That track and the intense downer that follows right after it (‘Flat of the Blade’) are definitely not this albums greatest moments, but are thankfully countered by brilliantly arranged and expertly produced tracks like ‘Paradise Circus (featuring Hope Sandoval from Mazzy Star)’ and arguably one of the best tracks on the album ‘Saturday Come Slow (featuring Damon Alburn from Gorillaz)’.

It’s a thought-provoking album that in many ways reminds me of novelist Cormac McCarthy’s post apocalyptic masterpiece, The Road in the way it is loaded with equal parts of menace, desolation and in rare and precious moments, hope.

In Heligoland, Massive Attack has finally, after 12 years, recorded an album that is comparable to the album that put them on the map, 1998’s Mezzanine. It’s trip hop at it’s darkest which is why many people might dismiss it as a mood-killer and nothing else.

However, if you can get past that, Heligoland may very well speak to you on a level very few other albums will, just don’t give it to your broody teenage brother or sister or they might lock themselves in their room with it and not come out until the firemen come to bash the door down.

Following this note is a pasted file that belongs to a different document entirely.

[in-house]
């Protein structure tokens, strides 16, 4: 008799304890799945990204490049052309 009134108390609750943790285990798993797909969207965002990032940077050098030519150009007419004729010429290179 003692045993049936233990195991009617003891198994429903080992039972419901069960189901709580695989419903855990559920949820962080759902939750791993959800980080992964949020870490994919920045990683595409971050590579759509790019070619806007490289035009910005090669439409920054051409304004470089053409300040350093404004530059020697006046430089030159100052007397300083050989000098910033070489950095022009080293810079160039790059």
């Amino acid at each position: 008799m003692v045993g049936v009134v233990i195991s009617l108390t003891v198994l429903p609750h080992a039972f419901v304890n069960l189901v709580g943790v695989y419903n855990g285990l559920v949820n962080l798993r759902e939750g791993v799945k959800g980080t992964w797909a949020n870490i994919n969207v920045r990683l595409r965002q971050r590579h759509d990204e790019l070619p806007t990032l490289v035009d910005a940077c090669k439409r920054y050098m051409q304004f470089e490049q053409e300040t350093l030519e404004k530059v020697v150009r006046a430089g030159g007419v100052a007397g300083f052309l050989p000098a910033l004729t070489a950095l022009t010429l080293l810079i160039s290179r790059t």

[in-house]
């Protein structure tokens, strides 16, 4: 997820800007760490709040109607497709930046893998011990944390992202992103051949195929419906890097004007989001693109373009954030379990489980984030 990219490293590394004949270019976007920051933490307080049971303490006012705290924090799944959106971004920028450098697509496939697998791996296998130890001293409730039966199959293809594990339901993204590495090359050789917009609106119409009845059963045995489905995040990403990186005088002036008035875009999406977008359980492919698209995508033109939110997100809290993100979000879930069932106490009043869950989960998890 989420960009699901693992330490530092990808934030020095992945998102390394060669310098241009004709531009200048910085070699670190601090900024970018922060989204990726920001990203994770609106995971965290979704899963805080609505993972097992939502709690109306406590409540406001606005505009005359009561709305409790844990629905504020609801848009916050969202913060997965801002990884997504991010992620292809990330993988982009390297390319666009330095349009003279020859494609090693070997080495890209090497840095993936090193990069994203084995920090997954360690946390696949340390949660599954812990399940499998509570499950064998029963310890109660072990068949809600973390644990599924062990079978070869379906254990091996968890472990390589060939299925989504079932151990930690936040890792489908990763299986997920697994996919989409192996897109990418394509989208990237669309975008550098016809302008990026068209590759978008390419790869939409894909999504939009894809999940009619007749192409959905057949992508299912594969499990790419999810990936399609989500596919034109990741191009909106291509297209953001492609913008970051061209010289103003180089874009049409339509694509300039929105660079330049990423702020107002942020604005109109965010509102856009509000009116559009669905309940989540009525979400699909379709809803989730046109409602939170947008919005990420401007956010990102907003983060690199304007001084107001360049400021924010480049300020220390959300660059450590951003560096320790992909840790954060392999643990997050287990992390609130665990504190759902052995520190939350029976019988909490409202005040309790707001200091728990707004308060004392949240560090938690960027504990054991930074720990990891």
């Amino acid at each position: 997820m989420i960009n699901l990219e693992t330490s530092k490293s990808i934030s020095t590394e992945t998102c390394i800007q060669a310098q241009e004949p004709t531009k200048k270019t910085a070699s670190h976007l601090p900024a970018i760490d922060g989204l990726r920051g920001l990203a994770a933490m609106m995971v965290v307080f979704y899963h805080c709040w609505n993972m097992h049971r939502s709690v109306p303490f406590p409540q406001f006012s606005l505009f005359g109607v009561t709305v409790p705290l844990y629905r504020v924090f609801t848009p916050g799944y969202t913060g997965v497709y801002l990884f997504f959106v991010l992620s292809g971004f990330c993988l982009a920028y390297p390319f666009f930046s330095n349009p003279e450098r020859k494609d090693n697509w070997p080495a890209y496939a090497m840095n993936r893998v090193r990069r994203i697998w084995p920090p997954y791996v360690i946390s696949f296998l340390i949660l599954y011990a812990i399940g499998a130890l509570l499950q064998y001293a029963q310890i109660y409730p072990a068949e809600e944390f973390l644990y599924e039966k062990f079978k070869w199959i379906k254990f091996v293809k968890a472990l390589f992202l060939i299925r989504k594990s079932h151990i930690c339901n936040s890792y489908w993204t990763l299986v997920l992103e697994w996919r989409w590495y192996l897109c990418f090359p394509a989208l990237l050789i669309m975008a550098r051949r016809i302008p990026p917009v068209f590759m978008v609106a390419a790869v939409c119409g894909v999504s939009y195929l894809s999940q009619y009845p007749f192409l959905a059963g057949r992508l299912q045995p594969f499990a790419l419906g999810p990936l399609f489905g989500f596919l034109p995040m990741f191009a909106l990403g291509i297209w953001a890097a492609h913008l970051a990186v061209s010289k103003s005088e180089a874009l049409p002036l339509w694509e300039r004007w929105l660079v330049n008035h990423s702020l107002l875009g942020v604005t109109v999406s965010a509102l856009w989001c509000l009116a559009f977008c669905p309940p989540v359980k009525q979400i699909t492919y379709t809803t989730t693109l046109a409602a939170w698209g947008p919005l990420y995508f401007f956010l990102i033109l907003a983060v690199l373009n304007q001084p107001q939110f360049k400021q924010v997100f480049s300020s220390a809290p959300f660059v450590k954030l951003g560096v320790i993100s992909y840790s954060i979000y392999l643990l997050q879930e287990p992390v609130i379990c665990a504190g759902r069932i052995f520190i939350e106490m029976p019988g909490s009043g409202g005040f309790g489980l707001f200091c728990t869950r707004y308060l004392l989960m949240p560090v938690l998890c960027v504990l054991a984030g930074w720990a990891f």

Final Verdict: 7/10

-ST

07
Apr
10

Album Review: Broken Bells

You get two kinds of people in this world – those that hear music and those that listen to music.

About 80% of the world hears music. It’s something that plays in the background of their lives between dancing from one club to another, falling in love with one person after the other and popping out one kid after the other.

 

 

Those people, they don’t care about the stories behind the music they listen to. They will hear a band like Broken Bells and they’ll love it and a week later they’ll completely forget they ever heard it and move on to the next band.

Which, I guess, is a testament to how fucking incredible this band is.

Remember The Shins? Two of their tracks featured on the Garden State soundtrack back in 2004 after which they enjoyed a brief stint in the limelight before people got bored and promptly forgot they ever existed.

Well, Broken Bells is made up of The Shins’ frontman and guitarist James Mercer and one Brian Burton, or Danger Mouse as he is more widely known.